Dr. E. O. Sloan, physician and surgeon of Pittsburg, Kansas, has been engaged in the active practice of his profession in this city for fourteen years, and in many ways has gained pre-eminence in his work. Having been acquainted with the life of the physician from boyhood in the home of his father, who was one of the old-time genial and beloved household doctors, he has from the time of his first aspirations toward the pursuit been devoted to the study of every branch of the great science. Because he realized the magnitude of the realms of the art of healing, he offered an inspired mind to his theoretical preparation and worked with ardor during his student days. But as the complement of his knowledge of the science he possesses a humane and sympathetic nature which is penetrative and healing of itself and goes beyond the range of the coldly scientific man to that influence of spirit over matter which is often more powerful than all medicaments of the world. Dr. Sloan thus fills an important place in this city, not merely as a man of energy in his profession and business or as a popular member of society, but as one who by his daily work helps mankind and who necessarily stands above self and pelf in his altruistic endeavors.
Dr. Sloan was born at Walnut Grove, Greene county, Missouri, February 25, 1855. His grandfather, Judge Jeremiah N. Sloan, came to Missouri from Kentucky in 1831, as one of the early settlers of the state of Missouri, and was the first judge of Greene county. He was accidentally killed by being thrown from his horse, in 1846.
Dr. A. C. Sloan, the son of this Missouri judge, was born in Kentucky and came to Missouri with his parents in 1831, locating first in Polk county among the earliest settlers, and later removing to Greene county. He made his home at Walnut Grove until his death in 1899, and he was engaged in active practice for the long period of forty years, from the pioneer days until the progressive years of the end of the last century. His wife was Mary Jane (Hamilton) Sloan, who was born in Tennessee in 1826 and came with her parents to Missouri in 1832. Her father, Elijah Hamilton, was a soldier in the war of 1812 under General Scott.
Dr. E. O. Sloan received his early education in the public schools of Walnut Grove, and began the study of medicine with his father as preceptor. He then took the regular course at the Missouri Medical College at St. Louis, where he was graduated with the class of 1881. His first practice was in the town where he was born and reared, but in the fall of 1882 he moved to Cherryvale, Montgomery county, Kansas, where he was engaged with a successful practice until 1890, January 2d of which year he located in Pittsburg. He served for two years as city health officer, and is now president of the Crawford County Medical Society, an auxiliary of the State Medical Society. Dr. Sloan is a professional man in the best sense of the term, and his chief concern as a member and president of the county society is to elevate the medical profession to a higher plane. So rapid has been the advance of medical science in the last few decades that even the most studious and conscientious can hardly keep abreast of the current, and many are left behind in the rut of mediocrity or inert self-satisfaction. The energizing and progressive mind is needed as a kind of leaven and stimulus among all professional men, and this want is what the Crawford County Medical Society, under the leadership of Dr. Sloan, supplies all within the radius of its influence.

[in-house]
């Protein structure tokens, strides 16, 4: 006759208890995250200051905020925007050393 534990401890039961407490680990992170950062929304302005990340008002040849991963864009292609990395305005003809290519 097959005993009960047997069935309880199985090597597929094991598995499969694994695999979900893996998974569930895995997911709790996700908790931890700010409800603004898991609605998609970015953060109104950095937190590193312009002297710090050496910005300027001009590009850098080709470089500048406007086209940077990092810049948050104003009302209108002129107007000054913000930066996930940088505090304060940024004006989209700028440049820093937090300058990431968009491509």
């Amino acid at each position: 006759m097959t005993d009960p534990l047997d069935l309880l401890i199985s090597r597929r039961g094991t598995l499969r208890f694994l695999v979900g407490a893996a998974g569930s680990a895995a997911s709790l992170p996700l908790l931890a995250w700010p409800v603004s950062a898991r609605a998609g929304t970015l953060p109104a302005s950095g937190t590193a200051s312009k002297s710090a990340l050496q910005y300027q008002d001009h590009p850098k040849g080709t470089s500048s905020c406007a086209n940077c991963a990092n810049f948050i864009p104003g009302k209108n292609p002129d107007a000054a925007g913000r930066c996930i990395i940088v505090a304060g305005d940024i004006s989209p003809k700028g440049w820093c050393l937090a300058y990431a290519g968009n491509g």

Dr. Sloan has always voted the Republican ticket, and he affiliates with the Masonic fraternity, having attained the Knight Templar degree. March 30, 1876, he was married at Walnut Grove, Missouri, to Miss Lucy M. Mizener, a daughter of E. A. Mizener, who was a native of Indiana and was killed while fighting for the Union at the battle of Chickamauga. Dr. and Mrs. Sloan have three children living: Mrs. Maud Marsh, Miss Georgia Pauline and Miss Edna Ophelia. The other daughter, Laura Wealthier Sloan, died March 19, 1895, at the age of eighteen years, having been one of the most popular young ladies of Pittsburg.Pages 462-464 from A Twentieth century history and biographical record of Crawford County, Kansas, by Home Authors; Illustrated. Published by Lewis Publishing Company, Chicago, IL : 1905. 656 p. ill. Transcribed by Carolyn Ward, in November, 2003.
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